The BP Portrait Award show is typically an easy-to-digest affair at the National Portrait Gallery. Craig Wylie look home £25,000 for his winning entry (left) and gets a £4,000 commission. Museumgoers even have a say, voting for the BP Visitors’ Choice award. More of Britain’s finest at the bottom of the post.
The museum is on the backside of the much larger, slower-to-digest National Gallery, which faces Trafalgar Square. (Pigeons! The pigeons!) But also on the square is a “scandalous” sculpture of a disabled pregnant woman by Marc Quinn.
Getting there: Northern or Bakerloo lines to Charing Cross, then walk north past St. Martin’s in the Fields.
Posted in museums
Tagged art, people
This summer the Tate Modern is featuring Cy Twombly, big street art and urban photography. Could it get any better? Did we mention it has a decent café and plenty of nice restrooms? The balconies are a great place to sit and snack and look at the North Bank. Starchitects Herzog & de Meuron handled the renovation with panache and aplomb. If everyone’s up for it, walk to the museum over the Sir Norman Foster-designed, pedestrian-only Millennium Bridge from St. Paul’s.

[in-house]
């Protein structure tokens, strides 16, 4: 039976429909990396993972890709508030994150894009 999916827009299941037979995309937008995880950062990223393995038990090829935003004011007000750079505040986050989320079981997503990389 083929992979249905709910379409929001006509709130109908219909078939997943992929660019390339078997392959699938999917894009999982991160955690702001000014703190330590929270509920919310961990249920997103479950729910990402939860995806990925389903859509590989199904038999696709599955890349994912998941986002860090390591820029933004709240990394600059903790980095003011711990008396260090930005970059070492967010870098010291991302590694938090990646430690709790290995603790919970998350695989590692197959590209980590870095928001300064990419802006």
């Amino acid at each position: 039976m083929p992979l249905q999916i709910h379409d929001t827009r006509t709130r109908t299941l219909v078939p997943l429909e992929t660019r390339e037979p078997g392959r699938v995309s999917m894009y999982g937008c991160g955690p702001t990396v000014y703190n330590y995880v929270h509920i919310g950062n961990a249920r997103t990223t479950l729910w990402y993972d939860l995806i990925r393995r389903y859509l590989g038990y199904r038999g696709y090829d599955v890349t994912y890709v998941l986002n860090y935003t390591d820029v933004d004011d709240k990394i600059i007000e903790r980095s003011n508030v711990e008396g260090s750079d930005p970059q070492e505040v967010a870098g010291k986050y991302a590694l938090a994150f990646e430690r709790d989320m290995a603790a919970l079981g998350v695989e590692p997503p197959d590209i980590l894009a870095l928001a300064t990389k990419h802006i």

Getting there: (Via the bridge) District/Circle lines to Blackfriars, walk to St. Paul’s then south.(Via Southbank) Northern line to London Bridge, walk west along Southbank
Posted in museums
Tagged art, Southbank
“I viewed the morning with much alarm. The British Museum has lost its charm.” So wrote George Gershwin in the song “A Foggy Day” — decades before Sir Norman Foster built the charming new central courtyard. On Thursday, Friday and Saturday, the courtyard is open until 11 p.m.! Right now, there’s a juicy show featuring American art: “The American Scene features around 150 outstanding prints by 74 leading modern American artists, including George Bellows, Edward Hopper, Grant Wood, Josef Albers, Alexander Calder, Louise Bourgeois and Jackson Pollock.” Really nice gift shops and the ultimate in translation hardware.
Getting there: Take the Northern line tube to Tottenham Court Road. Or get out one stop earlier at Goodge Street, which has a working elevator instead of escalators, and walk down Tottenham Court Road.
Smack dab in Covent Garden is the London Transport Museum. It’s filled with things that go vroom for little (and grown-up) transport fans. Very good gift shop with a nice selection of posters. The museum is near the Royal Opera House. And while there aren’t any loverly singing guttersnipes out there nowadays, there are usually street performers (fire jugglers, musicians) and a few places to sit and have a snack.
Getting there: Northern line to Leicester Square or Piccadilly line to Covent Garden